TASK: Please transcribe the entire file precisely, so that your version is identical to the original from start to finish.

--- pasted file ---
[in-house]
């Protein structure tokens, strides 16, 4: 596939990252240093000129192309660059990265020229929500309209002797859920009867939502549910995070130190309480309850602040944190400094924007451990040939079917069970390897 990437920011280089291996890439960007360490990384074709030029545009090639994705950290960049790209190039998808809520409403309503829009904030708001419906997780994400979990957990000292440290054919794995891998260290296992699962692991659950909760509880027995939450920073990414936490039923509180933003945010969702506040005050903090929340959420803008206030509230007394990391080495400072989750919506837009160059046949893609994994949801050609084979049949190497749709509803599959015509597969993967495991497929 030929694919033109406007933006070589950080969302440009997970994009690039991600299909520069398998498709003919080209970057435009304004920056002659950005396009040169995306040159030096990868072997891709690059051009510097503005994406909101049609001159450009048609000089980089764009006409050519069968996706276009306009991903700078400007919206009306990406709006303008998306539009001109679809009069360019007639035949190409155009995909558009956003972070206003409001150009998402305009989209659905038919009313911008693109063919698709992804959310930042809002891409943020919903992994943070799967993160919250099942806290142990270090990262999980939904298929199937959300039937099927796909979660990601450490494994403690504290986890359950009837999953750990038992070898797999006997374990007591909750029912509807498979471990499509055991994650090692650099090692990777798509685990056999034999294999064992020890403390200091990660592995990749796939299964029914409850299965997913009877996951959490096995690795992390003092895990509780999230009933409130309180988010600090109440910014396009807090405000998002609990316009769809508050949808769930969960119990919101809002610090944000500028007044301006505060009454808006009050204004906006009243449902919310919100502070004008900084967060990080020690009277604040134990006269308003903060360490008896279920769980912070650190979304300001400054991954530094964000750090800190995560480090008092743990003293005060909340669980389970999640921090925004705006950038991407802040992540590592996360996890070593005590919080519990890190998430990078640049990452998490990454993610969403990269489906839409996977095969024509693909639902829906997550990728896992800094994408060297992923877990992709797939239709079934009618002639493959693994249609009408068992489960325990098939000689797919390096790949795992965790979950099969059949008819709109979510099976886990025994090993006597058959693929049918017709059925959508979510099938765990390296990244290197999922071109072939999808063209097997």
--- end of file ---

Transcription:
[in-house]
């Protein structure tokens, strides 16, 4: 596939990252240093000129192309660059990265020229929500309209002797859920009867939502549910995070130190309480309850602040944190400094924007451990040939079917069970390897 990437920011280089291996890439960007360490990384074709030029545009090639994705950290960049790209190039998808809520409403309503829009904030708001419906997780994400979990957990000292440290054919794995891998260290296992699962692991659950909760509880027995939450920073990414936490039923509180933003945010969702506040005050903090929340959420803008206030509230007394990391080495400072989750919506837009160059046949893609994994949801050609084979049949190497749709509803599959015509597969993967495991497929 030929694919033109406007933006070589950080969302440009997970994009690039991600299909520069398998498709003919080209970057435009304004920056002659950005396009040169995306040159030096990868072997891709690059051009510097503005994406909101049609001159450009048609000089980089764009006409050519069968996706276009306009991903700078400007919206009306990406709006303008998306539009001109679809009069360019007639035949190409155009995909558009956003972070206003409001150009998402305009989209659905038919009313911008693109063919698709992804959310930042809002891409943020919903992994943070799967993160919250099942806290142990270090990262999980939904298929199937959300039937099927796909979660990601450490494994403690504290986890359950009837999953750990038992070898797999006997374990007591909750029912509807498979471990499509055991994650090692650099090692990777798509685990056999034999294999064992020890403390200091990660592995990749796939299964029914409850299965997913009877996951959490096995690795992390003092895990509780999230009933409130309180988010600090109440910014396009807090405000998002609990316009769809508050949808769930969960119990919101809002610090944000500028007044301006505060009454808006009050204004906006009243449902919310919100502070004008900084967060990080020690009277604040134990006269308003903060360490008896279920769980912070650190979304300001400054991954530094964000750090800190995560480090008092743990003293005060909340669980389970999640921090925004705006950038991407802040992540590592996360996890070593005590919080519990890190998430990078640049990452998490990454993610969403990269489906839409996977095969024509693909639902829906997550990728896992800094994408060297992923877990992709797939239709079934009618002639493959693994249609009408068992489960325990098939000689797919390096790949795992965790979950099969059949008819709109979510099976886990025994090993006597058959693929049918017709059925959508979510099938765990390296990244290197999922071109072939999808063209097997």